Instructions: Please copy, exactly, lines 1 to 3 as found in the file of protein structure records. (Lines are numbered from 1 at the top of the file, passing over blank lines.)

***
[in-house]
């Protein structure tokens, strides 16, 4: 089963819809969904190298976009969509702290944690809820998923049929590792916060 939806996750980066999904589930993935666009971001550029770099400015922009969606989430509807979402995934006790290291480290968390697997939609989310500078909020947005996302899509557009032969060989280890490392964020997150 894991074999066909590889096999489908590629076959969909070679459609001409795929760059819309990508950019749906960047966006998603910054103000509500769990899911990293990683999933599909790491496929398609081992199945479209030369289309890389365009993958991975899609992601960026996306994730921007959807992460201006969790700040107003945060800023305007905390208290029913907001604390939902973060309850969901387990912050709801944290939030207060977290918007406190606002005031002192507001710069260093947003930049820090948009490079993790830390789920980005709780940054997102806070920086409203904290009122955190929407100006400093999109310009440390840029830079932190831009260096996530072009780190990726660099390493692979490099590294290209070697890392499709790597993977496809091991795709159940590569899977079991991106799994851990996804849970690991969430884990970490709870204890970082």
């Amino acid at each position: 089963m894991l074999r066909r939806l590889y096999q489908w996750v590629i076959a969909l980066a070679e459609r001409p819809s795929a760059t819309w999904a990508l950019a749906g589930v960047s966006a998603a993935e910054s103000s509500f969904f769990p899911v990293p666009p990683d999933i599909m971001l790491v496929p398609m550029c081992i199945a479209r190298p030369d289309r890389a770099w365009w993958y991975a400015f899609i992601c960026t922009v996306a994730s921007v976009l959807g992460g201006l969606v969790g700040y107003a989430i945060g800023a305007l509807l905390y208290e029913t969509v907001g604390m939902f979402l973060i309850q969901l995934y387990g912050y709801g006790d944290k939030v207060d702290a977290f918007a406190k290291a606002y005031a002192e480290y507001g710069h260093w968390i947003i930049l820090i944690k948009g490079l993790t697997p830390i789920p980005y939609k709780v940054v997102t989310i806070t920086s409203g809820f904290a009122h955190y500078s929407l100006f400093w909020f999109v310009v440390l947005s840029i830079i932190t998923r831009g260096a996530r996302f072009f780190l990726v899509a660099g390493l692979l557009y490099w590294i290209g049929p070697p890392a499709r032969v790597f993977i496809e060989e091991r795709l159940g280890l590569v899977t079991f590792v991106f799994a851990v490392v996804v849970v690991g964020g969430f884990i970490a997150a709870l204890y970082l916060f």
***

[in-house]
């Protein structure tokens, strides 16, 4: 089963819809969904190298976009969509702290944690809820998923049929590792916060 939806996750980066999904589930993935666009971001550029770099400015922009969606989430509807979402995934006790290291480290968390697997939609989310500078909020947005996302899509557009032969060989280890490392964020997150 894991074999066909590889096999489908590629076959969909070679459609001409795929760059819309990508950019749906960047966006998603910054103000509500769990899911990293990683999933599909790491496929398609081992199945479209030369289309890389365009993958991975899609992601960026996306994730921007959807992460201006969790700040107003945060800023305007905390208290029913907001604390939902973060309850969901387990912050709801944290939030207060977290918007406190606002005031002192507001710069260093947003930049820090948009490079993790830390789920980005709780940054997102806070920086409203904290009122955190929407100006400093999109310009440390840029830079932190831009260096996530072009780190990726660099390493692979490099590294290209070697890392499709790597993977496809091991795709159940590569899977079991991106799994851990996804849970690991969430884990970490709870204890970082």
């Amino acid at each position: 089963m894991l074999r066909r939806l590889y096999q489908w996750v590629i076959a969909l980066a070679e459609r001409p819809s795929a760059t819309w999904a990508l950019a749906g589930v960047s966006a998603a993935e910054s103000s509500f969904f769990p899911v990293p666009p990683d999933i599909m971001l790491v496929p398609m550029c081992i199945a479209r190298p030369d289309r890389a770099w365009w993958y991975a400015f899609i992601c960026t922009v996306a994730s921007v976009l959807g992460g201006l969606v969790g700040y107003a989430i945060g800023a305007l509807l905390y208290e029913t969509v907001g604390m939902f979402l973060i309850q969901l995934y387990g912050y709801g006790d944290k939030v207060d702290a977290f918007a406190k290291a606002y005031a002192e480290y507001g710069h260093w968390i947003i930049l820090i944690k948009g490079l993790t697997p830390i789920p980005y939609k709780v940054v997102t989310i806070t920086s409203g809820f904290a009122h955190y500078s929407l100006f400093w909020f999109v310009v440390l947005s840029i830079i932190t998923r831009g260096a996530r996302f072009f780190l990726v899509a660099g390493l692979l557009y490099w590294i290209g049929p070697p890392a499709r032969v790597f993977i496809e060989e091991r795709l159940g280890l590569v899977t079991f590792v991106f799994a851990v490392v996804v849970v690991g964020g969430f884990i970490a997150a709870l204890y970082l916060f």